Molly Solem did not squirm in her chair.
As a member of a science class at Highland Park High School last fall, the senior swimmer/water polo player viewed a live video of a man undergoing a double-bypass heart surgery.
“It was interesting, seeing what the surgeon did, seeing the man’s heart beat during the procedure,” Solem recalled after a home water polo game last week.
The prognosis for the Giants — with Solem serving as a popular captain and a highly effective player — for the rest of the season is an upbeat one. HP, a sectional finalist a year ago, improved its record to 6-4 when it downed visiting Vernon Hills 6-2 on April 6.
Solem came up big in the second minute of the fourth quarter, drawing a kickout and then quickly flicking a pass to her twin, Julia Solem, who whipped a shot past the Cougars’ goalie.
The tally gave the Giants a 5-2 lead — and some extra breathing room — at the 5:14 mark of the frame.
“When I think of Molly, I think of a reserved gem,” said HP girls water polo coach Christine Pasquesi. “She’s unassuming and cucumber-calm. Molly is not the most vocal player, but she commands the pool, and everybody respects her because she’s technically and fundamentally strong as a player.
“Total team player, too,” the coach added. “Ask her to do anything for the team, and she’ll say ‘OK’ with a smile every single time.”
Molly Solem — bound for the University of Southern California with a plan to major in bio-chemistry/pre-med — will graduate from high school with four varsity swimming letters and four varsity water polo letters. Solem swam on the Giants’ Central Suburban League North Meet championship squad in her junior season (2015) and helped HP’s polo crew earn an Elite Eight berth in the state playoffs last spring.
HP bowed to top-seeded Stevenson in a sectional final.
“People underestimated us [in water polo, in 2016],” said Solem, who ranks among the Giants’ leaders in goals, assists and steals this spring. “It was real cool to prove them wrong. Getting to that game, against an insanely good team like Stevenson, was memorable, the highlight of my years in water polo. To reach that game meant a lot to our program.”
Following the game last week against Vernon Hills, a request had been made to interview one of Solem’s teammates about Solem. Pasquesi sought a teammate for the interviewer.
But three teammates — juniors Noa Cole, Breanna Haak and Arianne Cole — wanted to answer questions about Solem.
Wanted to tout Solem.
So Pasquesi sent all three of them to the journalist.
“Such a good leader,” Noa Cole said. “Such a valuable leader. Molly knows what to say and when to say it. If we’re going up against a tough opponent, she usually figures out a way to brighten the mood.”
Added Arianne Cole: “Role model, with the most experience, and she embodies [the successful student-athlete]. Molly never gets down, never gives up. And she’s always about the team, 100 percent.”
Chimed Haak: “Molly has three R’s going for her — respectful, reliable and responsible. What other teams notice about her, more than anything else, is how focused she is. Molly is a serious player, but she’s not afraid to joke around and keep the team in good spirits.”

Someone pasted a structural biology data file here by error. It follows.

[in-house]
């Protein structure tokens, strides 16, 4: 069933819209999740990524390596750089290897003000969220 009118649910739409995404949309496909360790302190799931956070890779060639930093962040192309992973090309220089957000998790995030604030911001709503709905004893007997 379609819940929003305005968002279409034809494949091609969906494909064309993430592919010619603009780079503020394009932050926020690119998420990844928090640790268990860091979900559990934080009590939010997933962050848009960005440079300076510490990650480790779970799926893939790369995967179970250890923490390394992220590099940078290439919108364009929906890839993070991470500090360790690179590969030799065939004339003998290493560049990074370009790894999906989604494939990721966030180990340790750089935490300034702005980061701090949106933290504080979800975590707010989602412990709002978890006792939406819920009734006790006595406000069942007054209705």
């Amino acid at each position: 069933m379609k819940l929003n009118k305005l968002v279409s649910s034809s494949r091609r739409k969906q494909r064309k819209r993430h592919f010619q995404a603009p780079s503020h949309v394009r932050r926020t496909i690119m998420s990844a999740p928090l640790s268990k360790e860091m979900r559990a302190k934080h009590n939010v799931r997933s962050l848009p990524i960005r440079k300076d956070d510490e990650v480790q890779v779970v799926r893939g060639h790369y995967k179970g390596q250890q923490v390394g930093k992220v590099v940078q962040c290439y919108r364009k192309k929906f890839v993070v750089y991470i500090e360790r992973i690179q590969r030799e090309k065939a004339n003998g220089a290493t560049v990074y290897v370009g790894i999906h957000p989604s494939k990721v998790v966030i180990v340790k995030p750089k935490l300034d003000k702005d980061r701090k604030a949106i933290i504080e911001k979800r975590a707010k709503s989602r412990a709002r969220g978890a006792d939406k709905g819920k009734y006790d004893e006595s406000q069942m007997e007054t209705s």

Solem’s team out of the water is the school’s Model UN contingent, of which she is president. Too much frozen atmospheric water vapor — or snow — forced the cancellation of her flight to the UN Headquarters in New York last month. She and her Model UN partner, Hayden Katz, arrived on Day 2 of the conference, where they represented the United Kingdom in a simulated session.
Solem got to speak where UN General Assembly diplomats speak.
“It was a little intimidating at first, but I wasn’t all that nervous, and it was a great experience,” Solem recalled, adding she declined to use a British accent while speaking at the conference “because I don’t have a very good one.”
Words aren’t always necessary when Solem needs to get a message across to a teammate.
Or to a coach.
“During a timeout or when we’re in a team huddle on a pool deck, it’s nice for me to look at Molly and see her with a reassuring smile going,” Pasquesi said. “It’s good feedback, her smile, because it makes you feel instantly comfortable.
“That smile of hers,” the coach added, “is one of the reasons Molly is an approachable teammate.”
Notable: Highland Park girls water polo coach Christine Pasquesi, a 1999 Loyola Academy graduate and a Chicago resident, succeeded Danny Weinberg, who stepped down last spring to pursue an opportunity in another state. Weinberg’s predecessor? None other than Pasquesi, who had guided the Giants’ program for “seven or eight years” before the start of Weinberg’s tenure with the team. … Giants junior Arianne Cole poured in three goals and collected two steals in HP’s 6-2 defeat of visiting Vernon Hills on April 6. Her sister, Noa Cole, finished with two goals and three steals, while senior Julia Solem contributed a goal and a pair of steals. Winning goalie Abbey Hodges stopped 11 shots, with several of her saves coming on point-blank shot attempts. … Giants senior Molly Solem, on her decision to attend USC: “I consider myself a cold-weather person. It’ll definitely be a change, going to school out there in that kind of weather, but I’m excited about it. My mom [Patti] wanted me to stay close to home, wanted me to attend Lake Forest College or College of Lake County. But she has accepted my choice to go to school in California.”